Thursday

11th Aug 2022

EU top lawyer backs ECB bond programme

The European Central Bank’s programme allowing it to buy potentially unlimited supplies of government bonds to protect against speculative attack is within EU law, a top EU lawyer has said.

In a legal opinion released on Wednesday (14 January), European Court of Justice advocate general Pedro Cruz Villalon found that the Outright Monetary Transactions (OMT) programme did not breach the ECB’s mandate under the EU treaties.

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  • The ECB's bond-buying programme is legal, the ECJ's advocate general has said. (Photo: TPCOM)

“The objectives of the programme are in principle legitimate and consonant with monetary policy,” he said.

Cruz Villalon’s opinion does not give the ECB a carte blanche, however, stating that the ECB must “refrain from any direct involvement in the financial assistance programme that applies to the State concerned” if it intervened to buy its government bonds.

This could have implications for the ECB’s status on the so-called Troika, alongside the European Commission and IMF, which agrees and polices the bailout programmes in Greece, Cyprus and Portugal,

Meanwhile, the ECB would be required to give “a proper account of the reasons for adopting an unconventional measure such as the OMT programme, identifying clearly and precisely the extraordinary circumstances that justify the measure”.

ECB President Mario Draghi announced the programme in September 2012 after market speculation that Spain or Italy would require an EU bailout or default threatened to push interest rates on their government bonds to unsustainable levels.

At the time, Draghi stated that the ECB would do “whatever it takes” to prevent the breakup of the eurozone.

The ECB said that countries would have to be subject to a financial rescue programme and agree to a memorandum of economic reforms for their bonds to be eligible for purchase by the ECB.

It is yet to buy a single bond under the programme.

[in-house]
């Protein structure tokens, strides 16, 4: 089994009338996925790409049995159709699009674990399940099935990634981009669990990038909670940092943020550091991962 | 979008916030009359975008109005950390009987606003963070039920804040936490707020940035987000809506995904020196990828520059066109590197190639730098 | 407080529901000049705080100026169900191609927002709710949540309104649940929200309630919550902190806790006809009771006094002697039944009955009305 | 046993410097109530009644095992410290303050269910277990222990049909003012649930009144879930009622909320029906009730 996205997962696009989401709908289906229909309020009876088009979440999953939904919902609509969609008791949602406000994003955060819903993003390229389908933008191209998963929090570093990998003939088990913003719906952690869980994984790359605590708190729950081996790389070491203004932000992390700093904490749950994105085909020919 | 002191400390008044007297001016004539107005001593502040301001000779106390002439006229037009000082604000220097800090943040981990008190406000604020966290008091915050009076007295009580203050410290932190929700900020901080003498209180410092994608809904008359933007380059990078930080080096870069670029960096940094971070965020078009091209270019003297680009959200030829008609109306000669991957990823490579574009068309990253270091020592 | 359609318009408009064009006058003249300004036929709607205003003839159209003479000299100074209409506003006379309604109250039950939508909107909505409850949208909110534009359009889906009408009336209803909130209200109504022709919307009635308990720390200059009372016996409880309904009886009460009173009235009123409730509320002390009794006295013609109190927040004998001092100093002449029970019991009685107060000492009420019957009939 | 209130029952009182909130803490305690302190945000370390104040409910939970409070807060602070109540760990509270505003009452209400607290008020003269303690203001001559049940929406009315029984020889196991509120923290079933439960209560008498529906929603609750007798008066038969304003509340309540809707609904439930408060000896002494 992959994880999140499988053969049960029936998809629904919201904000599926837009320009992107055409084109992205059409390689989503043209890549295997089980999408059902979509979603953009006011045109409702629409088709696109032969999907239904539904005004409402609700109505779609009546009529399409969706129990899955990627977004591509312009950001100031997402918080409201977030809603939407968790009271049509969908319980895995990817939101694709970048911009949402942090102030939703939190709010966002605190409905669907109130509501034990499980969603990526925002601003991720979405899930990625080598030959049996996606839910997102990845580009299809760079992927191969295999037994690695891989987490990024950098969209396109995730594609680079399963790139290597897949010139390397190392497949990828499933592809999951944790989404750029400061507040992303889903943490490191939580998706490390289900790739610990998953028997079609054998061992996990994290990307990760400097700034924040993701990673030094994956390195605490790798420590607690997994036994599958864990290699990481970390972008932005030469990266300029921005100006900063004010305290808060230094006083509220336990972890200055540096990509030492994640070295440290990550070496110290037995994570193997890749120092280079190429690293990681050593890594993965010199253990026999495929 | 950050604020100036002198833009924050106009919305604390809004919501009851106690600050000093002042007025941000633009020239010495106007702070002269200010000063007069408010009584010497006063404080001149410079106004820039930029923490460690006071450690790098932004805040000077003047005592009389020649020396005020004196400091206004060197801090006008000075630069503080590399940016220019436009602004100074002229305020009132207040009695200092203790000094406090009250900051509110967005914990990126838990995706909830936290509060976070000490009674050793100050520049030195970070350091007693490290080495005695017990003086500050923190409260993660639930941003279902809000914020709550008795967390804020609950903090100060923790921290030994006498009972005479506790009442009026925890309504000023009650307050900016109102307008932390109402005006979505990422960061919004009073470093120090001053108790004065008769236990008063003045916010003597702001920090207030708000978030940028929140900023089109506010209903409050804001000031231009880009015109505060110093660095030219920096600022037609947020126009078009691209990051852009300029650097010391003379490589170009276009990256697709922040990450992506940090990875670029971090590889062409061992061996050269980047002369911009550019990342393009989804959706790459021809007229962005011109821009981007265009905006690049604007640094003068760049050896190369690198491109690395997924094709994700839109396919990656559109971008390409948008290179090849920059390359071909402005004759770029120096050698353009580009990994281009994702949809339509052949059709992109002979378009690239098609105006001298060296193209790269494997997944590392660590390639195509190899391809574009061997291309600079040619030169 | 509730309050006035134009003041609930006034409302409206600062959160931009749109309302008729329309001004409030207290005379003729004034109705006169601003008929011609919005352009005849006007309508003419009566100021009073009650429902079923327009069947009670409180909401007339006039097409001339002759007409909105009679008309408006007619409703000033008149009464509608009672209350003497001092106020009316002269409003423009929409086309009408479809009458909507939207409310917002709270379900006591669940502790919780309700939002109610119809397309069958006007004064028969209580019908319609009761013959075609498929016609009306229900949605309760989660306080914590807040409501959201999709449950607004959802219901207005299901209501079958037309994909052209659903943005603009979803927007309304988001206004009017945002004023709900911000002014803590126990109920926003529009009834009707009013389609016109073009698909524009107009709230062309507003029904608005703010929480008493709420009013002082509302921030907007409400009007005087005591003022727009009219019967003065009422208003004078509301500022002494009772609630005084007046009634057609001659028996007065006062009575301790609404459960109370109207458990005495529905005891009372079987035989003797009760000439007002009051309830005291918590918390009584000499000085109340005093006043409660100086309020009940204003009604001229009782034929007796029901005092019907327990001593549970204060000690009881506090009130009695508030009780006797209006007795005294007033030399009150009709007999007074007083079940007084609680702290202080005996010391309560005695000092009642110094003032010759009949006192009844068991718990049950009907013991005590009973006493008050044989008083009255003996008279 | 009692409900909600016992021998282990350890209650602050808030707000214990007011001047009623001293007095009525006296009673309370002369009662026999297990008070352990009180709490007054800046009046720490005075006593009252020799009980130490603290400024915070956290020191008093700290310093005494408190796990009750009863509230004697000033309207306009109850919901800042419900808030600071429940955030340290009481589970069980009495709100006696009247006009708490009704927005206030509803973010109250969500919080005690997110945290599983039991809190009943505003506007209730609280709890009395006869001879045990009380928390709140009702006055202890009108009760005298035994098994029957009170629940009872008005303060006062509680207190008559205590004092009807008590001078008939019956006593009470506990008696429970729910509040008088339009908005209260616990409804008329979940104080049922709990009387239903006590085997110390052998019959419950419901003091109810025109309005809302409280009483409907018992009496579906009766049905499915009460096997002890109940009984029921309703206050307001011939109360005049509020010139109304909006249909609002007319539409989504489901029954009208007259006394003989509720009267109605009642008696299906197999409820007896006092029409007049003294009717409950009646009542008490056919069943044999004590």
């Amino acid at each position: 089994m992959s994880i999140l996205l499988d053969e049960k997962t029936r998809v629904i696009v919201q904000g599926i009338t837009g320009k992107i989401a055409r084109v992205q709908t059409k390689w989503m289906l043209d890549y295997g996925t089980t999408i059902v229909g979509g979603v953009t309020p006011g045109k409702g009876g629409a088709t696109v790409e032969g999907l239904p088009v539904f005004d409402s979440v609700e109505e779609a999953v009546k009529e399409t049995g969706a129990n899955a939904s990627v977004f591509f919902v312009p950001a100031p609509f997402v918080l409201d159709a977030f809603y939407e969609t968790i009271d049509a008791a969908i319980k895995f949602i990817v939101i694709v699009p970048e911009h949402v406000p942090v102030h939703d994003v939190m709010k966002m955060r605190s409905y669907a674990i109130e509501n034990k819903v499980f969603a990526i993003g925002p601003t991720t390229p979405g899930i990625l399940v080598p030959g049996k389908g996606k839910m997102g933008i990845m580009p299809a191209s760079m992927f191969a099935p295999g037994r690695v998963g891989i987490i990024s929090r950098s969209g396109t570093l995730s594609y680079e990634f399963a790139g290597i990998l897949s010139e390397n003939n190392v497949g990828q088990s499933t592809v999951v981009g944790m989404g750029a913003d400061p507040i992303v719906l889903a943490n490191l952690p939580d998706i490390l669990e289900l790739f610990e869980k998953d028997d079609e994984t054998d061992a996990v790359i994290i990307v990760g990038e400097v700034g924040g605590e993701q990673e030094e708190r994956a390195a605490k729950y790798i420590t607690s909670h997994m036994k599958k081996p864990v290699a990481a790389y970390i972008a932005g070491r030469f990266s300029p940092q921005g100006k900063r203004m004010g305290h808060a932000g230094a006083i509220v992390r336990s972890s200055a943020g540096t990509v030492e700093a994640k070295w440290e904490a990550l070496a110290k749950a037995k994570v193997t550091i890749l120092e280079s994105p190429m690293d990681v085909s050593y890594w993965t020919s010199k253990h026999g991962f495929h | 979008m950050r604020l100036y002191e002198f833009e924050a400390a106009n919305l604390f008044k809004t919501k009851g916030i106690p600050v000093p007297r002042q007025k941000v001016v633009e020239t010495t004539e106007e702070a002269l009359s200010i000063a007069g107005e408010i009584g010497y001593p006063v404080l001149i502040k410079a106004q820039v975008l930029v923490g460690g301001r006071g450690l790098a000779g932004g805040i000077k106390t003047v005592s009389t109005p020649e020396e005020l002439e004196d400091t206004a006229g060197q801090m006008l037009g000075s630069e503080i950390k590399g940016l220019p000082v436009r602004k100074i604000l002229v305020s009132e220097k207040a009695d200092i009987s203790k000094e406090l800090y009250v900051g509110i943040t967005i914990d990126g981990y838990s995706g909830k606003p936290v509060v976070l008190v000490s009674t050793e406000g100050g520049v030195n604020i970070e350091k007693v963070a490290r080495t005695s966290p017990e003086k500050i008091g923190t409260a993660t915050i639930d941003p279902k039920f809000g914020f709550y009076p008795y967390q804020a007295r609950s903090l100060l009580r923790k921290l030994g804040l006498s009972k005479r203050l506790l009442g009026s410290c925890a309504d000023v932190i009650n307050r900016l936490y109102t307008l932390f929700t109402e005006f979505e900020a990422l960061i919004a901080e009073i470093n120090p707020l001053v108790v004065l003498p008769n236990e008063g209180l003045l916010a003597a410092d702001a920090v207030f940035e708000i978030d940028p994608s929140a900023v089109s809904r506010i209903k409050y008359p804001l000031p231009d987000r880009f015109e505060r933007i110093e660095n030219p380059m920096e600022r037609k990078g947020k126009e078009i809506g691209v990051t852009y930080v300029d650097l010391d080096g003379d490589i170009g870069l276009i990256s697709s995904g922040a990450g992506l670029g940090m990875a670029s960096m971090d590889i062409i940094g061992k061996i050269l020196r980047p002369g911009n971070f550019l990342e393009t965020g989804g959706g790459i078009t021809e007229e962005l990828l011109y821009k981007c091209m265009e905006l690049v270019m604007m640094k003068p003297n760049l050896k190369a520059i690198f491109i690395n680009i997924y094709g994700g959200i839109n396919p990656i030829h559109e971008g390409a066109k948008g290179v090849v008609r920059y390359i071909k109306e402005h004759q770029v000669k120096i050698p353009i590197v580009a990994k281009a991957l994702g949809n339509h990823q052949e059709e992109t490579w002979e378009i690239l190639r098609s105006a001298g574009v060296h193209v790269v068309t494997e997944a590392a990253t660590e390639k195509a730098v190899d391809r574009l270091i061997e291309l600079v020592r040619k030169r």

However, the planned scheme is subject to a legal challenge initially filed with the German constitutional court in Karlsruhe by a group of plaintiffs led by Peter Gauweiler - a Bundestag deputy from the Bavarian Christian Social Union, as well as several academics, and the opposition Die Linke party.

Gauweiler had argued that the programme broke EU treaty rules prohibiting the ECB from directly financing national governments, while others had argued that the programme gave the bank sweeping powers without sufficient democratic oversight.

In his opinion, Cruz Villalon remarked that the treaty “does not prohibit transactions on the secondary market (since if it did the Eurosystem would be deprived of a vital tool for the ordinary conduct of monetary policy)”.

“The ECB must have a broad discretion when framing and implementing the EU’s monetary policy, and the courts must exercise a considerable degree of caution when reviewing the ECB’s activity, since they lack the expertise and experience which the ECB has in this area,” he noted.

Legal opinions are not binding on the EU’s top court court but usually form the basis for final judgements.

Roberto Gualtieri, chairman of the European Parliament’s Economic affairs committee, said that he was “satisfied” with the opinion.

The requirement for the ECB to stay out of involvement in individual countries should be reflected in the bank’s role on the Troika, he added.

For his part, Burkhard Balz, an MEP from Angela Merkel’s Christian Democrat party said that requiring more detailed explanations from the ECB would bring “more transparency to its monetary policy and strengthens the ECB's credibility".

"If the court follows the Advocate-General, this could dispel concerns and strengthen the Euro", Balz added.

German top court to rule on whether ECB can buy bonds

Germany's constitutional court is expected to rule this spring on the legality of the European Central Bank's bond purchases, a scheme that has eased the eurozone crisis by calming markets.

EU court rejects challenge to ECB bond plan

The ECB’s bond-buying scheme, widely credited with staving off the eurozone debt crisis in 2012, is in line with EU treaties, the bloc’s top court says.

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